Visiting the City Museum in St. Louis,

published at 1:09pm on 09/29/11

I had the pleasure of visiting the City Museum in St. Louis a couple of weeks ago when I was in town for the Strange Loop conference. At the urging of a friend, I went on Saturday night, when most of the other visitors were also adults. The museum is open until 1am on Friday and Saturday nights, and provide a wonderful alternative to a night in a bar. For two hours I ran around the museum, climbing giant metal structures and sliding down multi-story slides.

So I was saddened to learn that the visionary behind the City Museum, Bob Cassilly, died on Monday when the bulldozer he was driving rolled down a hill. A month ago, I had never even heard of the City Museum, but I’m glad to have been able to visit it when Cassilly was still alive, to have been able to experience the magic that he put into the place.

One of the things that I found so magical about the space was that it was unabashedly a playground, but not an entirely safe one. You can slide down a slide and find yourself in a tiny room, where you have to crawl on your hands and knees out into a tree to get out. You will find yourself climbing in a little steel mesh metal tube, five stories above the ground, and heaven help you if you drop your wallet. And there are no signs warning you not to have fun. There is nothing telling you to not shimmy along your back in a foot and a half of space overhanging the ball pit, because you might get stuck. There is no guard telling you that you are too big to squeeze through that opening. The whole space seems to encourage you to take responsibility for your own actions, and if you do so, you’ll be rewarded with an amazing experience, no strings attached.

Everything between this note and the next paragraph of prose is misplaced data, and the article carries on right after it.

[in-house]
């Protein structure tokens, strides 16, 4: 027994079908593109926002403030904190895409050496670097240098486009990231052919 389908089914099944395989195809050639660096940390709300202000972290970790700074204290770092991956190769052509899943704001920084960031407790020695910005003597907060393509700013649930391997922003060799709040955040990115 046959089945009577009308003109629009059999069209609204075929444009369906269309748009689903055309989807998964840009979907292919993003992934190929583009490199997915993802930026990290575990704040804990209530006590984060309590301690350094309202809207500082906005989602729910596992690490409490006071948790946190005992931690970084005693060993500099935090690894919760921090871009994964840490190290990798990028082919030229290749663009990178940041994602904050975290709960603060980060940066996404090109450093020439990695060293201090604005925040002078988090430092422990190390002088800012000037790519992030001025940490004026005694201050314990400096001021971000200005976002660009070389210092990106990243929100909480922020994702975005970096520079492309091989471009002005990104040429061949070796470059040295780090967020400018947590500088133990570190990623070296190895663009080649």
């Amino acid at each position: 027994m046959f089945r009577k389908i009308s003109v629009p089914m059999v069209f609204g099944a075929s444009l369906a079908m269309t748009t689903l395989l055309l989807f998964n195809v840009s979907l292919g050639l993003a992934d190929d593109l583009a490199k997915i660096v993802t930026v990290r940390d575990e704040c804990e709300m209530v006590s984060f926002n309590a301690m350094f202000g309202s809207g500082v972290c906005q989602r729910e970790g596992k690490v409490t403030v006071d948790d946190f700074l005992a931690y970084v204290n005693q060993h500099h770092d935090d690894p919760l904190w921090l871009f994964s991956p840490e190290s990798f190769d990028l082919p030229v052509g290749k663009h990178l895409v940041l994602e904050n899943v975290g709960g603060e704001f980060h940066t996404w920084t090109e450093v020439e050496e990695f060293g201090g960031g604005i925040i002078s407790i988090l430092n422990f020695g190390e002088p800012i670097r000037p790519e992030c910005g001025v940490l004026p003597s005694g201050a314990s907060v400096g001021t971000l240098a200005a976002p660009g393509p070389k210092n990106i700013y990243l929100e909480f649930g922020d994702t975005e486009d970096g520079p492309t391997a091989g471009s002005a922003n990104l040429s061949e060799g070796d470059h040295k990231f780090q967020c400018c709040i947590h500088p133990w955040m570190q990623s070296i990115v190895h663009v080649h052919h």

It’s important to remember this as we go through life. That, for the most part, the actions we take are our own. But if we do it right, and if we take some risks, we’ll come out better on the other side.

(see more photos from the City Museum)

Filed under: Observations, Personal

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